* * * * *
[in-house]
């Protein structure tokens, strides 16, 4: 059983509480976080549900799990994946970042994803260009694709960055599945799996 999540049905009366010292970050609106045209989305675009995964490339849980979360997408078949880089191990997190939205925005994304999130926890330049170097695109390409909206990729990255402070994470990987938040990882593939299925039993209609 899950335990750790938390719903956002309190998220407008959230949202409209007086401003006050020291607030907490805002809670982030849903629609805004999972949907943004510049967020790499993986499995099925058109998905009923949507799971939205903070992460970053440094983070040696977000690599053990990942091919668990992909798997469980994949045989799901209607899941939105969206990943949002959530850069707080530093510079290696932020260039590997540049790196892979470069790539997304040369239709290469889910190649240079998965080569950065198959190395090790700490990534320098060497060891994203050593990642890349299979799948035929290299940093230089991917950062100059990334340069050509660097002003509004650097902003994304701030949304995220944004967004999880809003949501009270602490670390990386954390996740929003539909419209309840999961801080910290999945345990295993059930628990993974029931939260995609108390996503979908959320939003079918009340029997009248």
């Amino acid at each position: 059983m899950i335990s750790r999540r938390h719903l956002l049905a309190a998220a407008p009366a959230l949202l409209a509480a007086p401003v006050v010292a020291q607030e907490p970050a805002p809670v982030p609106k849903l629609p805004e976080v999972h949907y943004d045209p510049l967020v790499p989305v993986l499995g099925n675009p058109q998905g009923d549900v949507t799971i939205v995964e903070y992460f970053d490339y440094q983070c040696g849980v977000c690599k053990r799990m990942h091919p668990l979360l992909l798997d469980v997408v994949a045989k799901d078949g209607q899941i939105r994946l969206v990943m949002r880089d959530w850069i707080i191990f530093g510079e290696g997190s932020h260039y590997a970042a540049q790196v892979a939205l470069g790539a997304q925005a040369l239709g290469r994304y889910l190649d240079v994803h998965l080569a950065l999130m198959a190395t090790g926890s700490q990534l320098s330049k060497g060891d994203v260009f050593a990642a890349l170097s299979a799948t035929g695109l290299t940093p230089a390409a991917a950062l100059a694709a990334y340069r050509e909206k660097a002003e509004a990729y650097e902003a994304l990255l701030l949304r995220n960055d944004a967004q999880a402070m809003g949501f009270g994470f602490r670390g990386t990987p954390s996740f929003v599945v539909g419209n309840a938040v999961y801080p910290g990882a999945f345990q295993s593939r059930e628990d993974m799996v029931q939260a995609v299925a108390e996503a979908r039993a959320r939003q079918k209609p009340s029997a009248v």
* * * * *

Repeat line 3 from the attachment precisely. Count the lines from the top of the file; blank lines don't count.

């Amino acid at each position: 059983m899950i335990s750790r999540r938390h719903l956002l049905a309190a998220a407008p009366a959230l949202l409209a509480a007086p401003v006050v010292a020291q607030e907490p970050a805002p809670v982030p609106k849903l629609p805004e976080v999972h949907y943004d045209p510049l967020v790499p989305v993986l499995g099925n675009p058109q998905g009923d549900v949507t799971i939205v995964e903070y992460f970053d490339y440094q983070c040696g849980v977000c690599k053990r799990m990942h091919p668990l979360l992909l798997d469980v997408v994949a045989k799901d078949g209607q899941i939105r994946l969206v990943m949002r880089d959530w850069i707080i191990f530093g510079e290696g997190s932020h260039y590997a970042a540049q790196v892979a939205l470069g790539a997304q925005a040369l239709g290469r994304y889910l190649d240079v994803h998965l080569a950065l999130m198959a190395t090790g926890s700490q990534l320098s330049k060497g060891d994203v260009f050593a990642a890349l170097s299979a799948t035929g695109l290299t940093p230089a390409a991917a950062l100059a694709a990334y340069r050509e909206k660097a002003e509004a990729y650097e902003a994304l990255l701030l949304r995220n960055d944004a967004q999880a402070m809003g949501f009270g994470f602490r670390g990386t990987p954390s996740f929003v599945v539909g419209n309840a938040v999961y801080p910290g990882a999945f345990q295993s593939r059930e628990d993974m799996v029931q939260a995609v299925a108390e996503a979908r039993a959320r939003q079918k209609p009340s029997a009248v």